By Chris Hadden, CPP
Technical Sales Manager
We’ve been blogging about it, tweeting about it, and planning for it since Q3 2015. However, it still seems almost surreal that the overtime exemption rules are changing. Just a minor change? Certainly not.
After the Department of Labor (DOL) went over a decade without making any changes, a massive overtime change is now rolling out on December 1.
As of December 1, the new ‘white-collar’ exemption salary minimum is jumping from a minimum salary requirement of $455 per week to $913 per week ($47,476 annually). While this is a very large jump, this is actually less than the originally proposed amount of $970 per week.
What’s another notable change from the proposed July 2015 ruling to the final ruling? The final ruling amends the salary basis test so that employers may use nondiscretionary bonuses and incentive payments (including commissions) to satisfy up to 10% of the new standard salary level if paid at least quarterly.
So, now that the final salary threshold has been set for 2016, can we assume there will be no more changes? Not exactly, but there is some relief. As mentioned in some of our earlier blogs, while the proposed rule would have adjusted exemption salary thresholds yearly, based on a CPI or percentile basis, the final rule makes automatic adjustments every three years based on the standard salary level at the 40th percentile of full-time salaried workers in the lowest-wage Census region. The DOL made this change in response to concerns about the burdens associated with updating the salary level on an annual basis. The first adjustment will occur on January 1, 2020.
Just as the Affordable Care Act (ACA) has drawn much controversy, so have these new DOL rulings. However, just as we have all learned with ACA, controversial rulings are still laws. These laws must still be followed by businesses regardless of their stance on the matter.
So, why is any of this changing anyways? According to the DOL, when the salary level test is set at a high level, it provides an effective method of distinguishing between white-collar workers who are eligible for overtime and those who are exempt, without resorting to the duties test. The DOL believes that, currently, too many workers are eligible for the exemption under the salary test but don’t come close to meeting it under the duties test because of the disproportionate amount of nonexempt work they perform.
Who will benefit from this change? According to this White House fact sheet, this ruling will extend overtime protections to 4.2 million more American workers who are currently ineligible for overtime pay under federal law and are projected to boost wages for workers by $12 billion over the next 10 years, with average annual wage increases of $1.2 billion.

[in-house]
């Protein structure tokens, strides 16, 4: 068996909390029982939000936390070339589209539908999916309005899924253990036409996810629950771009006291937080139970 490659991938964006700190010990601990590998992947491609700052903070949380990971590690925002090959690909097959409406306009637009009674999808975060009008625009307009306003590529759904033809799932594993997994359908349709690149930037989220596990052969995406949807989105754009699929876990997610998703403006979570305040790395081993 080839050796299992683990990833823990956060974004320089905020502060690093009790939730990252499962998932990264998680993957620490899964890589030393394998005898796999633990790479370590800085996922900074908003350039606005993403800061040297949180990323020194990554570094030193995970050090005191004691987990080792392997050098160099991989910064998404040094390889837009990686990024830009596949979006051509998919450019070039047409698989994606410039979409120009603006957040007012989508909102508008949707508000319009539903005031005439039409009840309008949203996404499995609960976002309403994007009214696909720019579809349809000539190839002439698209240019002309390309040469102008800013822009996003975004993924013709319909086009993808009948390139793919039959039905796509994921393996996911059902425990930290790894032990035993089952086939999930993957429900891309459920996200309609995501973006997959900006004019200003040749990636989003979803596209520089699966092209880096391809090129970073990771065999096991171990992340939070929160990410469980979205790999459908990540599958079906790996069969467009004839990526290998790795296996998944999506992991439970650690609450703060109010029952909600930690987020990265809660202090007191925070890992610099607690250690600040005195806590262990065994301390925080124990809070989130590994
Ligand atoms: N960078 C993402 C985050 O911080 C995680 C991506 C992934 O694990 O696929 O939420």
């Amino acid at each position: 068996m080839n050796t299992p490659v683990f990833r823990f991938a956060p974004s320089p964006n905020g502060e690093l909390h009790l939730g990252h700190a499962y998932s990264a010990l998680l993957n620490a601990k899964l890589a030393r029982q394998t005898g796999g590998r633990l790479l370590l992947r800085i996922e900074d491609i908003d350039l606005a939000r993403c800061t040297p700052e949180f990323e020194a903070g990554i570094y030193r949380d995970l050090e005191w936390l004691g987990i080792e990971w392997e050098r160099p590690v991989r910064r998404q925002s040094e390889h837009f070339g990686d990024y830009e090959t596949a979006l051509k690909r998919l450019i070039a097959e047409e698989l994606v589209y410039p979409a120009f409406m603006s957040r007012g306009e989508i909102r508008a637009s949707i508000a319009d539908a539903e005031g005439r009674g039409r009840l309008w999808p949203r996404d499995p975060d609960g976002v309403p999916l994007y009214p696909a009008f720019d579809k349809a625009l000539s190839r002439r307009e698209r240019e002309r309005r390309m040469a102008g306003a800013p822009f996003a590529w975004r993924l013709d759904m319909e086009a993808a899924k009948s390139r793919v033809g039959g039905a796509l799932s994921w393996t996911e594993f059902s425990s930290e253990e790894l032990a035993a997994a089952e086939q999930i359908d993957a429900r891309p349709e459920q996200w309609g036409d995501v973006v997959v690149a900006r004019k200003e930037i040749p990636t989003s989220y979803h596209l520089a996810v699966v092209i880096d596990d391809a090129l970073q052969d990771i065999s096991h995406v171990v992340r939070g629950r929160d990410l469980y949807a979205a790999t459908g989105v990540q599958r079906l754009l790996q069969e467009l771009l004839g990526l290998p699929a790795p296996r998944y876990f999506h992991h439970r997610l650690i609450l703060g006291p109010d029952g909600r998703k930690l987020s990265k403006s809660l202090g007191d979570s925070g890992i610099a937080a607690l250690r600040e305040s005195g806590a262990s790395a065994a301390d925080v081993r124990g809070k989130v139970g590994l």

Is a worker’s salary the only thing to consider? A worker must still meet the following to be considered overtime exempt.
- They must be paid on a salary basis not subject to reduction based on quality or quantity of work (salary basis test) rather than, for example, on an hourly basis;
- Their salary must meet a minimum salary level, which as of December 1, 2016, will be $913 per week, which is equivalent to $47,476 annually for a full-year worker (salary level test); and
- The employee’s primary job duty must involve the kind of work associated with exempt executive, administrative, or professional employees (standard duties test).
For more information on the final changes, please see this FAQ from the DOL.
So, what can business do to prepare? The best thing businesses can do at this point is to begin understanding what potential impact this has on their current employees:
- Identify all employees who are classified as OT exempt, earning less than $47,476 annually.
- Sum up all of their hours worked per week.
- If the hours are not currently being tracked for these employees, begin tracking immediately.
- Determine which employees are currently working more than 40 hours per week, and identify the additional OT cost the business would absorb based on these proposed regulations.
- Make a determination to either reclassify the status to hourly, OT eligible or bump up the employee’s annual salary to exceed the minimum thresholds.
- Now would also be an excellent time to review the duties test on employee positions currently classified as overtime exempt. Just simply bumping up someone’s salary over the new threshold does not necessarily make them eligible for overtime exemption.
- Do not neglect employee communication. Poor communication with employees could lead employees to feel like the have been given some a demotion if they go from a ‘salary’ to ‘hourly’ classification.
- Consider what other impacts this ‘salary’ to ‘hourly’ reclassification may have on your employees. Such as benefit and vacation time eligibility.
If you are already tracking your employee’s time through Greenshades and need assistance modifying your setup, click here to read our technical blog by Justin Kirkland.